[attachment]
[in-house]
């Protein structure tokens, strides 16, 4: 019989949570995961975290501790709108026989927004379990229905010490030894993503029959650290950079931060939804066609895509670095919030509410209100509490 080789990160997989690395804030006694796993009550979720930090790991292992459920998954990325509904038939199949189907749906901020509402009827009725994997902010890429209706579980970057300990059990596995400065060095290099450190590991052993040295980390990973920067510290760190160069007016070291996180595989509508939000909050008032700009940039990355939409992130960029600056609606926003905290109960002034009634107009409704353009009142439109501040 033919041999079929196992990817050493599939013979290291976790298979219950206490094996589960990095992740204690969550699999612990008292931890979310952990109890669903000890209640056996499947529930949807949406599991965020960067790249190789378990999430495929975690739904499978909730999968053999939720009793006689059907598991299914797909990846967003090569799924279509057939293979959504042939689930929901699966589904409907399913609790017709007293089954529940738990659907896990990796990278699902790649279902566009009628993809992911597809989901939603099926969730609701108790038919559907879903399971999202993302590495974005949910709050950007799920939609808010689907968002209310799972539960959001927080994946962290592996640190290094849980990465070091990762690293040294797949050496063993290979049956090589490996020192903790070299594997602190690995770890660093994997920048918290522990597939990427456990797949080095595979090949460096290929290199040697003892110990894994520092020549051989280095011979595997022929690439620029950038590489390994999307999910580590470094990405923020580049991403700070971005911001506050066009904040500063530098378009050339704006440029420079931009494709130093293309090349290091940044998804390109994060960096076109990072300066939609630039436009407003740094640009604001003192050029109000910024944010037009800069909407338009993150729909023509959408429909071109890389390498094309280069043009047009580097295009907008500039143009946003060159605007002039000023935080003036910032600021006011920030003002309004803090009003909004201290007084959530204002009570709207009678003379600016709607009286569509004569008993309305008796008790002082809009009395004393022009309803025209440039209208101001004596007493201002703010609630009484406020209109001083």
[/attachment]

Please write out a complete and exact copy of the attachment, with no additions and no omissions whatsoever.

[in-house]
């Protein structure tokens, strides 16, 4: 019989949570995961975290501790709108026989927004379990229905010490030894993503029959650290950079931060939804066609895509670095919030509410209100509490 080789990160997989690395804030006694796993009550979720930090790991292992459920998954990325509904038939199949189907749906901020509402009827009725994997902010890429209706579980970057300990059990596995400065060095290099450190590991052993040295980390990973920067510290760190160069007016070291996180595989509508939000909050008032700009940039990355939409992130960029600056609606926003905290109960002034009634107009409704353009009142439109501040 033919041999079929196992990817050493599939013979290291976790298979219950206490094996589960990095992740204690969550699999612990008292931890979310952990109890669903000890209640056996499947529930949807949406599991965020960067790249190789378990999430495929975690739904499978909730999968053999939720009793006689059907598991299914797909990846967003090569799924279509057939293979959504042939689930929901699966589904409907399913609790017709007293089954529940738990659907896990990796990278699902790649279902566009009628993809992911597809989901939603099926969730609701108790038919559907879903399971999202993302590495974005949910709050950007799920939609808010689907968002209310799972539960959001927080994946962290592996640190290094849980990465070091990762690293040294797949050496063993290979049956090589490996020192903790070299594997602190690995770890660093994997920048918290522990597939990427456990797949080095595979090949460096290929290199040697003892110990894994520092020549051989280095011979595997022929690439620029950038590489390994999307999910580590470094990405923020580049991403700070971005911001506050066009904040500063530098378009050339704006440029420079931009494709130093293309090349290091940044998804390109994060960096076109990072300066939609630039436009407003740094640009604001003192050029109000910024944010037009800069909407338009993150729909023509959408429909071109890389390498094309280069043009047009580097295009907008500039143009946003060159605007002039000023935080003036910032600021006011920030003002309004803090009003909004201290007084959530204002009570709207009678003379600016709607009286569509004569008993309305008796008790002082809009009395004393022009309803025209440039209208101001004596007493201002703010609630009484406020209109001083």